Having one of her works screened at the Toronto International Film Festival is a long-time goal for Candice Day (BFA ’00). The Sault Ste. Marie native’s wait is over, reported the Sault Star July 26. TIFF’s Short Cuts Canada program will feature a Day-directed movie in September. "It’s sort of been a dream since I came to Toronto and to film school here," said the York University film graduate in a telephone interview.
Day’s film, 106, was one of 38 picked from 549 submissions to be screened at the 33rd annual festival that ranks with Cannes as one of the biggest celebrations of film in the world. The five and a half-minute dark comedy about two warring centenarians was shot in her hometown in October and features Sault residents Ruth Williamson and Joan Richards. It’s the latest in a string of short films the York University film graduate has made in the Sault and area during the last decade.
Student bikes to Mexico to support micro-lending Web site
In May, 24 Canadians – among them Philippe Murphy, 21, of Mississauga – set out from Vancouver to ride their bikes to Tijuana, Mexico, reported the Toronto Star July 26. They’re raising money for the youth-run group Global Agents for Change, which in turn funds entrepreneurs supported by Kiva, the world’s first micro-lending Web site. In a cellphone interview as he rode up a hill in Oregon in early June, Murphy, who is studying global politics at York University, says he raised $3, 000 for the ride and hopes to hand most of it over to Global Agents for Change.
Murphy is also a Kiva lender who has made loans to entrepreneurs, including a group of women in Guatemala that needed money to buy sewing machines to make clothes to sell in their community. "I’ve done a lot of research, and I’ve discovered that micro credit is a really useful tool in combating poverty. It’s sustainable because it’s a constant cycle," says Murphy. "When someone repays the loan you can keep giving.”
Rachel McAdams started acting at summer camp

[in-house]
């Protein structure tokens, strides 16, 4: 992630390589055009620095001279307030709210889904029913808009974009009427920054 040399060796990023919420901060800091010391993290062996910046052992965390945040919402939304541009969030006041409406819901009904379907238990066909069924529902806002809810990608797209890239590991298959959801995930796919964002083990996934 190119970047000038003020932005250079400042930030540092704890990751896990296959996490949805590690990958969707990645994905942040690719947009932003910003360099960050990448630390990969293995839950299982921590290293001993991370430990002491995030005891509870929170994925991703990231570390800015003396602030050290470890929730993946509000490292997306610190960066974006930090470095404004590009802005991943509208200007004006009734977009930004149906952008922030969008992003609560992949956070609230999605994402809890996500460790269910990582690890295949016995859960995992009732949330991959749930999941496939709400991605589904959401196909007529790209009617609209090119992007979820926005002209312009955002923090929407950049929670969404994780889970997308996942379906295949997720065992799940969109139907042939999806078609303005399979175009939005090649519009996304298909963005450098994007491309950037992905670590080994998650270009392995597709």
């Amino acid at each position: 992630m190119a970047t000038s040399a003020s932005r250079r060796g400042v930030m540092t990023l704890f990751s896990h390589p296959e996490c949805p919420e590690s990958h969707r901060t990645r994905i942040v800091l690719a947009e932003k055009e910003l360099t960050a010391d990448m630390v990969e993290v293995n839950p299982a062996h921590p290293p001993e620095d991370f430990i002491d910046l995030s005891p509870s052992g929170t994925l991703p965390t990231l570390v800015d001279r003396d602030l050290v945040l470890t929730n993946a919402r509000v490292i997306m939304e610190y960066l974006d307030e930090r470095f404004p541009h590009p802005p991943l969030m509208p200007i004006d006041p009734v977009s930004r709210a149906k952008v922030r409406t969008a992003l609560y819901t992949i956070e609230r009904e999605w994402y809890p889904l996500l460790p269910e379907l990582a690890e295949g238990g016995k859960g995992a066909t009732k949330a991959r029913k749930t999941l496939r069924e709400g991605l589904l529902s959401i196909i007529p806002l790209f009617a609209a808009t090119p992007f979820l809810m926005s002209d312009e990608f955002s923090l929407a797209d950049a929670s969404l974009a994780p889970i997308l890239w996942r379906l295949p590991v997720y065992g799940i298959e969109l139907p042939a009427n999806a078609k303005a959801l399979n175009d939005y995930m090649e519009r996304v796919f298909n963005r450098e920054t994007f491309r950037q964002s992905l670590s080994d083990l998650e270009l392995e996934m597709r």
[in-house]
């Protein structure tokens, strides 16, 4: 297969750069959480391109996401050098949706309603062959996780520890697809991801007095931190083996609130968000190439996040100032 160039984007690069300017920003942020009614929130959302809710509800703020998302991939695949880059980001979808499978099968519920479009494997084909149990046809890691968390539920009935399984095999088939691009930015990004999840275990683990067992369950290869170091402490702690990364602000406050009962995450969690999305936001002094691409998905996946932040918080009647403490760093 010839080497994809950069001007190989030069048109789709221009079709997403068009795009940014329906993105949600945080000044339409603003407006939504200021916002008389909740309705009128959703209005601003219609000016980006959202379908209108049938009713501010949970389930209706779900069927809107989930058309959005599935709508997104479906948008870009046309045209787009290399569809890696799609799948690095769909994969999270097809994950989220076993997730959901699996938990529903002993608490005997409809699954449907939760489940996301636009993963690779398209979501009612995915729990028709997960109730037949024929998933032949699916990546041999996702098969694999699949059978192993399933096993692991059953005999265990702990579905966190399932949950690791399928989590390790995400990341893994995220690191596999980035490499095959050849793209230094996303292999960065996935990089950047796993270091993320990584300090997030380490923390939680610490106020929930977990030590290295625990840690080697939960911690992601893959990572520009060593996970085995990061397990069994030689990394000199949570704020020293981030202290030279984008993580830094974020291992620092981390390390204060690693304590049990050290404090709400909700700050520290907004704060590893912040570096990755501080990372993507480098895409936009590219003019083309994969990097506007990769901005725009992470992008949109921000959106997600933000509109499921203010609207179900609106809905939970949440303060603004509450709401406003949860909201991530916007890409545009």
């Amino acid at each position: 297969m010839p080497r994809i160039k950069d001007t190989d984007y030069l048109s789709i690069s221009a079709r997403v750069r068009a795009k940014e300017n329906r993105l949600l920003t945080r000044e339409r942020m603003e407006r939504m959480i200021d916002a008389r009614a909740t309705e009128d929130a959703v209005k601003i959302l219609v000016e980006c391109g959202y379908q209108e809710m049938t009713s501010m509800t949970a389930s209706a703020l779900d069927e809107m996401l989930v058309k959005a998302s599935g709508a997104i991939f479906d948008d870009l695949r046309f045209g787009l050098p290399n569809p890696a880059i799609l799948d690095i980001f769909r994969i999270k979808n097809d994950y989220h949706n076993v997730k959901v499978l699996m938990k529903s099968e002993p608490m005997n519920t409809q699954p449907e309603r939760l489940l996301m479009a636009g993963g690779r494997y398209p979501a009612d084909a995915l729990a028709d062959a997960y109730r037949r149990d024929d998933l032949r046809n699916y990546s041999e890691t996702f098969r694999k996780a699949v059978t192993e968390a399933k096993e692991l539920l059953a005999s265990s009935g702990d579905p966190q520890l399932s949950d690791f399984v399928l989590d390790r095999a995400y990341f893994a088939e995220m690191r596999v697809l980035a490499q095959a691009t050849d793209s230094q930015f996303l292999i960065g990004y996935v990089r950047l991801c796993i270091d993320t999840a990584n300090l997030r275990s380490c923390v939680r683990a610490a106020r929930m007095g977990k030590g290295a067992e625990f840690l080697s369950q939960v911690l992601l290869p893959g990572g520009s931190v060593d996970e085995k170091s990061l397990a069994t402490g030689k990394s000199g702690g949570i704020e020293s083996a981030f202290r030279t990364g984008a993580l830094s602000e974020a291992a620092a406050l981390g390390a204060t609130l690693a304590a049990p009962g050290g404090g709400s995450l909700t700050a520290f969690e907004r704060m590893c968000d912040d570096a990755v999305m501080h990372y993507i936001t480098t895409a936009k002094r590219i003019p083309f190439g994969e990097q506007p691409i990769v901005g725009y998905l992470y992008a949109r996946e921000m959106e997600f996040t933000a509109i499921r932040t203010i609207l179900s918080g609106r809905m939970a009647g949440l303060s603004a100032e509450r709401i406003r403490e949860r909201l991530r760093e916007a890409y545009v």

In the idyllic expanse of parkland that serves as the backyard of Huron University College, theatre is breaking out all around at London’s Original Kids Theatre Company, reported the National Post July 28. It was at this summer camp in the early 1990s that local teenager Rachel McAdams (BFA ’01) got hooked on acting. Years later, the native of nearby St. Thomas would break out as a major new Hollywood star, appearing in such movies as Mean Girls, The Wedding Crashers, Red Eye and The Family Stone.
Though her formal training was at York University’s drama faculty, it seems she never forgot Original Kids and its summer camp, where her roles included one in a Woody Allen play called Death, and Shakespeare. "The following summer I did Greek classics and just got a real education in theatre in a very non-confrontational, fun way," she told an interviewer earlier this year. "And I guess that’s where I got bit."
MBA grad rose from clerk to CFO of Royal Bank
Janice Fukakusa (MBA ’79)started her career as a payroll clerk in a jewellery store chain. Today, she has one of the rock-star jobs in Canadian business: chief financial officer of Royal Bank of Canada, reported The Globe and Mail July 28. It is not all glamour – not when a US subprime mortgage crisis triggers a global credit crunch and sends shares of major banks reeling. The secret is to keep rigorously informed, the 53-year-old accountant says, and learn from what has happened.
Student entrepreneur sets up music business